01:49 pm, Thursday 26 January, 2012
A Reservoir business has been fined more than $37,000 after a worker’s hand was crushed in a defective machine.
The company pleaded guilty at the Heidelberg Magistrates’ Court on Tuesday to two offences under the Occupational Health and Safety Act 2004. They admitted to have failed in providing a safe working environment for its workers as well as provide the information, instruction and training needed to safely do their job.
The charges are in relation to an incident which happened in September 2009, when a worker at its factory had three of his fingers crushed and partially amputated by a mechanical press.
The court heard that the mechanical press exerted one tonne of force and was being used to manufacture DVD presentation boxes.
The company’s own mechanical engineer warned the company a day before the incident that the machine was unsafe to use after one of its buttons was found to be cracked and that it could be operated by a single button. The machine was supposed to activate only when two buttons are pushed at the same time. This was a safety feature which was designed to ensure that the operator’s hands were well away from the area where they might get crushed.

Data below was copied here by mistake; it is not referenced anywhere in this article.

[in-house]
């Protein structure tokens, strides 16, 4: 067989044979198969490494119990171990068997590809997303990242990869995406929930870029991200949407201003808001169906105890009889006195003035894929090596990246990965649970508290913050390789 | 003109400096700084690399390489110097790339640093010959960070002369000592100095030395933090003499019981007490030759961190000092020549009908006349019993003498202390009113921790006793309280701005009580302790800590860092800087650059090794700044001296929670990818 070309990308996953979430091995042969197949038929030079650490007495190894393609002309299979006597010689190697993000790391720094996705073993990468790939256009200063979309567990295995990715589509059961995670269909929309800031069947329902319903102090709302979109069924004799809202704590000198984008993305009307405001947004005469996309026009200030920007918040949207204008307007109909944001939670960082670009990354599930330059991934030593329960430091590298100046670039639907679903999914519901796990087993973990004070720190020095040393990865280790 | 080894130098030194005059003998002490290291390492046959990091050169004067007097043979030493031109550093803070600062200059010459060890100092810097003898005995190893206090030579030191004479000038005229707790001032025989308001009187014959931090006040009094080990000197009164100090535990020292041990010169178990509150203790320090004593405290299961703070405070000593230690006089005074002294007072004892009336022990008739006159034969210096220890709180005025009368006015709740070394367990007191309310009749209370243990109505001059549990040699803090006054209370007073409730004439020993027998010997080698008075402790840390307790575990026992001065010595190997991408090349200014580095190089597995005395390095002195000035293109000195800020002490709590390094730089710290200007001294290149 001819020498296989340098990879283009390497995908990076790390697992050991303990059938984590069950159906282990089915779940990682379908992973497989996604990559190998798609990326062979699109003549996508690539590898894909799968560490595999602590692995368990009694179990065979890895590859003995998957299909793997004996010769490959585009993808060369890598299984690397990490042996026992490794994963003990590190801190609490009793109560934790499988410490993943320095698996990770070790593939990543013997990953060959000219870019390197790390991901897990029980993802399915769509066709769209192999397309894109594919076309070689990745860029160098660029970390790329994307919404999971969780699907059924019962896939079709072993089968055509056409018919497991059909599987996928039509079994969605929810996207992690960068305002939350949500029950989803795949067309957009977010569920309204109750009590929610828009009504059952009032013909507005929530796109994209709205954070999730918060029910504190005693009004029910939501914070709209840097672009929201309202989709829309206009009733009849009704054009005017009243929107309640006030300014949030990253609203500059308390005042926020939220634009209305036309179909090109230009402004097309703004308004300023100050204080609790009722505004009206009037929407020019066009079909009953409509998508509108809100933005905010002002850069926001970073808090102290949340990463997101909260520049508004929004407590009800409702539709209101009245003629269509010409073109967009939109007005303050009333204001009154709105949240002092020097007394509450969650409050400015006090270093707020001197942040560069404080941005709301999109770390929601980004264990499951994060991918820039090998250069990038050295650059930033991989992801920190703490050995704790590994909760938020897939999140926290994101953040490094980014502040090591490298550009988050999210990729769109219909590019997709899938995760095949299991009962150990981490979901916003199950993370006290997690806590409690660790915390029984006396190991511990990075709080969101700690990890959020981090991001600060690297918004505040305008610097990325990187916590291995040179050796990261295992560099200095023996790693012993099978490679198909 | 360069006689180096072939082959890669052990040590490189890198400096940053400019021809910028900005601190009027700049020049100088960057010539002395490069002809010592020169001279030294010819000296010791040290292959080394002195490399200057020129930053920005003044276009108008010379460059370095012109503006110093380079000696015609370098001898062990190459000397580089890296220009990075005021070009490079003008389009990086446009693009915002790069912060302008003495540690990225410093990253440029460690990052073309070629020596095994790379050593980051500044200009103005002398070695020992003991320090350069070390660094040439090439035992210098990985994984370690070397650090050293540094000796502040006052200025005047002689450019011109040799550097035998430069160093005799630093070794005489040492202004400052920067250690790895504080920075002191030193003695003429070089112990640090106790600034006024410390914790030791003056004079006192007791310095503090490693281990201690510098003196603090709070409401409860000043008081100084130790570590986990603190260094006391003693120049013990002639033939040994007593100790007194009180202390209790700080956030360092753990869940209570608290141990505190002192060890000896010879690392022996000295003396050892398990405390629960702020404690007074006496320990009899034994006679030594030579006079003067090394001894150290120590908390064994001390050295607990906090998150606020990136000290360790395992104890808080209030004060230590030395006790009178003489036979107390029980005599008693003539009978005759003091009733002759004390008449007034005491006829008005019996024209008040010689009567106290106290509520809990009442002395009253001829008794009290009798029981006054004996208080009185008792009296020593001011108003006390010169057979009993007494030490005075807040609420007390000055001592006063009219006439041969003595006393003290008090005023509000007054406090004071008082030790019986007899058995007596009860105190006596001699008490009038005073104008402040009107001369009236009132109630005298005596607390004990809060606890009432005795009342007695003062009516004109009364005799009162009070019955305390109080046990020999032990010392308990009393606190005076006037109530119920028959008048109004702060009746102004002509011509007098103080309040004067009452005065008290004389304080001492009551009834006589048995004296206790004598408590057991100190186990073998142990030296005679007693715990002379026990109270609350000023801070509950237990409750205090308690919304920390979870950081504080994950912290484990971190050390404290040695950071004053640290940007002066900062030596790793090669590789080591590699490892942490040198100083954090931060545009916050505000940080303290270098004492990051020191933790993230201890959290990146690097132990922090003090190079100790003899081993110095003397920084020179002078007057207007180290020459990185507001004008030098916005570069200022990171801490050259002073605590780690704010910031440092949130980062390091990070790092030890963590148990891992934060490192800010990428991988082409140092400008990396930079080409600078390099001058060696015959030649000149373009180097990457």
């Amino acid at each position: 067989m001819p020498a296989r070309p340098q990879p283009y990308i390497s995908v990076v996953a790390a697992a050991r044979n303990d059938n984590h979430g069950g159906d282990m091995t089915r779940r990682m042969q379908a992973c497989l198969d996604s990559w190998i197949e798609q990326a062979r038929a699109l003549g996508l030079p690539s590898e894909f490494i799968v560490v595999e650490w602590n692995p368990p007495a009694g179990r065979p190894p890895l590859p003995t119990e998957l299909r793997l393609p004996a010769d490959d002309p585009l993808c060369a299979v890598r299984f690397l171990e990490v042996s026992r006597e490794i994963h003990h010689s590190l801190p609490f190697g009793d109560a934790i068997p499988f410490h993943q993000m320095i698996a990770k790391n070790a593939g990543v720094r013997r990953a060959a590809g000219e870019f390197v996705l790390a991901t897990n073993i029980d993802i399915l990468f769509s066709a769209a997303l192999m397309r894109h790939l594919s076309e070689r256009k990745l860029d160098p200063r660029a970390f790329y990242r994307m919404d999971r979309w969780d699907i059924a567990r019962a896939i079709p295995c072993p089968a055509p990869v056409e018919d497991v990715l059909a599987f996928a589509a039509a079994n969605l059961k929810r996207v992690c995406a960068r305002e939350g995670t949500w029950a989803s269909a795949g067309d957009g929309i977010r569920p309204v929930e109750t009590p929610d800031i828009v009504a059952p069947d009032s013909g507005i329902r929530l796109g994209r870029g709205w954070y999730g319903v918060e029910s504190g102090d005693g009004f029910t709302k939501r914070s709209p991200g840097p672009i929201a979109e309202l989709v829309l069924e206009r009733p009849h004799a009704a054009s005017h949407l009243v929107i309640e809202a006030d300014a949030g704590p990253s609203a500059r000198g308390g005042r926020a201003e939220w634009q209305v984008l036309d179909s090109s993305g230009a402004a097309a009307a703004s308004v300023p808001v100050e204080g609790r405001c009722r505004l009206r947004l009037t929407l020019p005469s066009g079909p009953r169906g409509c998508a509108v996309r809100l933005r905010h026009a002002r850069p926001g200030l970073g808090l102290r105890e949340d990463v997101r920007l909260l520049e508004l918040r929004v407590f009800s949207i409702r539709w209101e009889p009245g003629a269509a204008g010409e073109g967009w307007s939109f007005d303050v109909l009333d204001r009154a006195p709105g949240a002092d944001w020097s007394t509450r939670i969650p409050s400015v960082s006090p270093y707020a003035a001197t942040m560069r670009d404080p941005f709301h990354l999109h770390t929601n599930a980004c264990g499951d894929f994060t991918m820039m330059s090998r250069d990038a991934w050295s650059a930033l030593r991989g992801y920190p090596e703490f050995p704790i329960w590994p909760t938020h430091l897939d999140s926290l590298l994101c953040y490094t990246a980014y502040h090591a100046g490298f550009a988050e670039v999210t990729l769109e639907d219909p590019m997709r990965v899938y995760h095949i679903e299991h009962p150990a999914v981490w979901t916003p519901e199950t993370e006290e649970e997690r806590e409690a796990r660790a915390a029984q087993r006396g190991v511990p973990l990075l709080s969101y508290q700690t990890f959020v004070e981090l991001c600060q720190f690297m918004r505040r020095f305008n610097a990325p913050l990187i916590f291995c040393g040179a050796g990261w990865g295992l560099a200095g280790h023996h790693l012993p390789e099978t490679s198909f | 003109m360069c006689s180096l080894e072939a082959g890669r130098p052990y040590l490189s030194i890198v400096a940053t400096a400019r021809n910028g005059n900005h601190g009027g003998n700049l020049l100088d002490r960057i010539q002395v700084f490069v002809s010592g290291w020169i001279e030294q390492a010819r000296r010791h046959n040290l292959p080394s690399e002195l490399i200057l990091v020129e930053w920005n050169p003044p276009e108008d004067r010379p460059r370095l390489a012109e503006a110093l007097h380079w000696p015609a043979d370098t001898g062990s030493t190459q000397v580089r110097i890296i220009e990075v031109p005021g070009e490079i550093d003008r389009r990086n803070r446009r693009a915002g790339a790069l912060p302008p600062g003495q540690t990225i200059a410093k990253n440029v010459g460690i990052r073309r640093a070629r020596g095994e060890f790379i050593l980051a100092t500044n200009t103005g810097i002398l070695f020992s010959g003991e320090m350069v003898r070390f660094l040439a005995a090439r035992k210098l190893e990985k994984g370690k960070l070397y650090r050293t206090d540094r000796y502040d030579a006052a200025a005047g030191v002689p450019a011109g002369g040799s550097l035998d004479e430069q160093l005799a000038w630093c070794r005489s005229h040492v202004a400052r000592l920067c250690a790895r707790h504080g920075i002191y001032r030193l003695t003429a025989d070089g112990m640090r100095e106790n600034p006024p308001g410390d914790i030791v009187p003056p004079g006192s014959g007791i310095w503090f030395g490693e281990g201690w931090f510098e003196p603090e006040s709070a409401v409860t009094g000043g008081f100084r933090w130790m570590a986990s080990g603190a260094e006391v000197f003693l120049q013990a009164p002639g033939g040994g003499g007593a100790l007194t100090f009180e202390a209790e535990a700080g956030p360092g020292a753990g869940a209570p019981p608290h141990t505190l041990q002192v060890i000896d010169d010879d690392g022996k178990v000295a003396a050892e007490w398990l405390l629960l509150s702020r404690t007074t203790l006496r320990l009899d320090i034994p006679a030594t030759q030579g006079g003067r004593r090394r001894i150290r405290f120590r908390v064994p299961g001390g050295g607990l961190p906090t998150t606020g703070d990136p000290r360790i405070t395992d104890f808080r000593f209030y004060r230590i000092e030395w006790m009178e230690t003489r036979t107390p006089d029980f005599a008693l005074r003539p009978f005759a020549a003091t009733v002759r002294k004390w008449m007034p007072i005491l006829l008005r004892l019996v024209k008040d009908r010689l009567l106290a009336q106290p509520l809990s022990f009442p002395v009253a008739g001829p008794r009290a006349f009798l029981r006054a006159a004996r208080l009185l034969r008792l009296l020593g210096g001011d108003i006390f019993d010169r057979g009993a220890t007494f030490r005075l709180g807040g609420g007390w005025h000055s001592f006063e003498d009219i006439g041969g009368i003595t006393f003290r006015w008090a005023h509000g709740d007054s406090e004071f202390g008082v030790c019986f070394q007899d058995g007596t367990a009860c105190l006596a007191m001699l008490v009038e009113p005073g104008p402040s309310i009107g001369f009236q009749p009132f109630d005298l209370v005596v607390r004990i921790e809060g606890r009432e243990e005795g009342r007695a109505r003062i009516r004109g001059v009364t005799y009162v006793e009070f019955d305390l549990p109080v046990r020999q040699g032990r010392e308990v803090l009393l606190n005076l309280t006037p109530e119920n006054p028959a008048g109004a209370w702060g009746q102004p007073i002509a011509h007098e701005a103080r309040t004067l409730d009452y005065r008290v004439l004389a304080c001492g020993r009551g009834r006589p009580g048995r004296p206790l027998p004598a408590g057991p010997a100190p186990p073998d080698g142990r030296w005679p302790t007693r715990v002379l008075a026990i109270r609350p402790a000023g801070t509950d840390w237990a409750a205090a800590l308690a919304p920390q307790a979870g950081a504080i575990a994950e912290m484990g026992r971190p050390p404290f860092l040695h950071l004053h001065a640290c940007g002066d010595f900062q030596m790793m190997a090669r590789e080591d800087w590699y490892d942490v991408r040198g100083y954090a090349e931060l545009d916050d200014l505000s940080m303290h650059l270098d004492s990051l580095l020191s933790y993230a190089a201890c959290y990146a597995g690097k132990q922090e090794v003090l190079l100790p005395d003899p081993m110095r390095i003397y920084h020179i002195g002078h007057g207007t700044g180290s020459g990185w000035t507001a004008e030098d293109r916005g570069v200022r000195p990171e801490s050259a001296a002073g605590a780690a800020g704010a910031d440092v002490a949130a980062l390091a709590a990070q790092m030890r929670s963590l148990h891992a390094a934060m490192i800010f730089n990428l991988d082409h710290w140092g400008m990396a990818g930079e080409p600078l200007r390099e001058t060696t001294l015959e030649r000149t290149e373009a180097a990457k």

The company ordered a replacement button on the day it found out the problem, but allowed its workers to continue using the unsafe machine.
An investigation conducted by WorkSafe revealed that it was common practice at the factory for two people to operate the machine at once, risking their safety. The machine could only be operated safely by one person, but workers were not informed about this.
Magistrate Smith fined the company $37,500 without conviction. They were also ordered to pay $6,351 in legal costs.
Magistrate Smith said that had the company not pleaded guilty; they would have been convicted and fined $50,000.
WorkSafe Operations General Manager, Liza Sturzenegger, said that businesses need to set an example at the workplace.
“If workers aren’t properly trained on what’s safe and what’s not, they will keep working the way they do because they have not been told it’s acceptable,” said Ms Sturzenegger.
“Just because it’s the way the workplace has always done something doesn’t mean it’s the safe way, and businesses need to ensure work is carried out as safely as possible and that staff are fully trained.
“Unguarded or faulty equipment should be taken out of service, until it is fixed or made safe. As this incident shows us, the consequences of not doing this are considerable and long lasting.”